Dan Spaulding said the Anniston Museum of Natural History didn’t plan for the latest exhibit on sea life, opening Friday, to coincide with a the latest popular Disney movie about a lost fish, or the start of Shark Week on the Discovery Channel.
“But we’ll take it,” said Spaulding, curator of the museum.
That exhibit — “Live Salty: From Shore to Ocean Floor” — will take visitors on a trip across the globe’s oceans through seashells, preserved animals and other specimens.
The exhibit also shows what troubles the world’s oceans face and how we can better care for them, said Sarah Burke, education director for the museum. The exhibit keeps true to the museum’s mission of educating the public, she said.
Alan Robison, director of the Anniston museum complex, said it’s always a challenge for museums to keep patrons excited and coming back, but visitors should know there are so many things they haven’t seen.
Most of the museum’s holdings are stored out of public view, Robison said, so exhibits like the one opening Friday make use of those unused specimens, such as the hundreds of sea shells and aquatic life donated by a Montgomery family in 2010.
“We weren't sure what to expect,” Spaulding said, after the museum got a call in 2010 from Connie Mitchell, who said she’d like to donate her late husband’s shell and coral collection. Charles Mitchell died in 2009 and was an avid collector and member of the Conchology Society of America.
What Spaulding discovered upon seeing the collection was that Mitchell had amassed a large collection and documented where he discovered each specimen and how deep underwater each was found. That sort of detail made the collection valuable to a museum, Spaulding said, so it was loaded up and trucked back to Anniston, where museum staff recorded each piece and stored it for safekeeping.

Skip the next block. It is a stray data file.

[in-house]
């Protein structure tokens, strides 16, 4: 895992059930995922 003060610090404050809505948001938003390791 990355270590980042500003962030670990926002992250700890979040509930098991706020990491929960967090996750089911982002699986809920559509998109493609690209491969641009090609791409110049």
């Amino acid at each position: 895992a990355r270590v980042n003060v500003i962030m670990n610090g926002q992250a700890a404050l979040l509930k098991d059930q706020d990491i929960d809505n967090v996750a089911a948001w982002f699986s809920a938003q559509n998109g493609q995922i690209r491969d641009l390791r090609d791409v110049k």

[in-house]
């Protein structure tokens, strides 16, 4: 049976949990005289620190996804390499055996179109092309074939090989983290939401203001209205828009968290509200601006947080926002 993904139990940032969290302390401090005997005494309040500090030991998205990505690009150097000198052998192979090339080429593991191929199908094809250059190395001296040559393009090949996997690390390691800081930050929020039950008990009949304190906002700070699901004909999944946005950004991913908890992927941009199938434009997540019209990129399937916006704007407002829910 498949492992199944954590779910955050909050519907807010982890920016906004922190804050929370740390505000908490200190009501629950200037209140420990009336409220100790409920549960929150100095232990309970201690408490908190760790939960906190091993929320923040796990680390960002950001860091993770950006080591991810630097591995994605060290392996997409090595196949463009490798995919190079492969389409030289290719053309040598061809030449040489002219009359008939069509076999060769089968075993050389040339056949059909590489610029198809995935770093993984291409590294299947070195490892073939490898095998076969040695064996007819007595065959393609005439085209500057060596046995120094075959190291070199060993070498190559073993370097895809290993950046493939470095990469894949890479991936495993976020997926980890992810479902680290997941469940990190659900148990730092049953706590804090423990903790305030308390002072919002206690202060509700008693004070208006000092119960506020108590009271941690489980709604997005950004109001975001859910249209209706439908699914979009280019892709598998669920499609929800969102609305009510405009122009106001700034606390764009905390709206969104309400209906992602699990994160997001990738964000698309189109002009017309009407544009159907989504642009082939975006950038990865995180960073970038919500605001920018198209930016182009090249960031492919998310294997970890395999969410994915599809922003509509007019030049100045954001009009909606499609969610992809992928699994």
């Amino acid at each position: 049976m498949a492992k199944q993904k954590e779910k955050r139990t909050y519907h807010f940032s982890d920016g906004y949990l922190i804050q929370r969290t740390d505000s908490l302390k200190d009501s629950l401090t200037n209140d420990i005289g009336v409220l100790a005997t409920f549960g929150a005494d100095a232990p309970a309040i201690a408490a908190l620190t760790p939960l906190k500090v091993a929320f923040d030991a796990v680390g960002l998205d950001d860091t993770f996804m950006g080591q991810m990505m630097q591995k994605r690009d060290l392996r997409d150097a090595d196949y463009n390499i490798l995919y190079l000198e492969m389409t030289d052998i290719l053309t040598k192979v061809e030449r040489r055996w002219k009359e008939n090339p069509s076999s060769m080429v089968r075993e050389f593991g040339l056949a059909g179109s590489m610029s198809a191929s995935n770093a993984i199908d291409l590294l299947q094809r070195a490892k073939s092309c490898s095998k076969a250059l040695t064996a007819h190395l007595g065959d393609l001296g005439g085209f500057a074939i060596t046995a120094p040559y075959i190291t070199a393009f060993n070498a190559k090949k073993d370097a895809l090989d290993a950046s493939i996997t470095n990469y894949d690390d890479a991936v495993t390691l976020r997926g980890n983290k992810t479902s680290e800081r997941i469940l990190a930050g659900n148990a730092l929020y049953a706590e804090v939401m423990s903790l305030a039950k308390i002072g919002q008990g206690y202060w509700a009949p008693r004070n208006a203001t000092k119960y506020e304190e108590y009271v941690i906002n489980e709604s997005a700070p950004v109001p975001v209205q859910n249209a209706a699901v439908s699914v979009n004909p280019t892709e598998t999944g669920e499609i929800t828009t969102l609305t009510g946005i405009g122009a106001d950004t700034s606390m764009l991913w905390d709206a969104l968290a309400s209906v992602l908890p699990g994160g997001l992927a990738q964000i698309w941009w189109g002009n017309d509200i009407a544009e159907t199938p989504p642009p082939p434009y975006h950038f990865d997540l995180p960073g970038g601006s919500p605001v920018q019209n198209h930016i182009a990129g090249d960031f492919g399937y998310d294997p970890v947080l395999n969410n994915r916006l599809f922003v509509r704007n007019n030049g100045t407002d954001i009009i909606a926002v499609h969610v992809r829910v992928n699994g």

Portions of that collection will be seen by the public for the first time on Friday. The exhibit also includes a saltwater tank with live coral and representative and preserved real fish, including a 10-foot great hammerhead shark and a bull shark. The new offering also makes use of other museum holdings, such as prints of seabirds by the naturalist John James Audubon and taxidermied examples of the animals.
Southern Custom Exhibits in Anniston was tasked with making cases for the exhibit, which will likely remain on display for two years, Robison said, before being replaced by another new exhibit.
Visitors to the museum won’t have to wait that long to see something new, however, Robison said.
While some exhibits are permanent — two Ptolemaic-era Egyptian mummies, William Werner’s massive taxidermied bird collection — smaller exhibits are constantly refreshed with items kept in storage.
There’s much left to be seen, Spaulding said, so visitors should expect to find something new around every corner.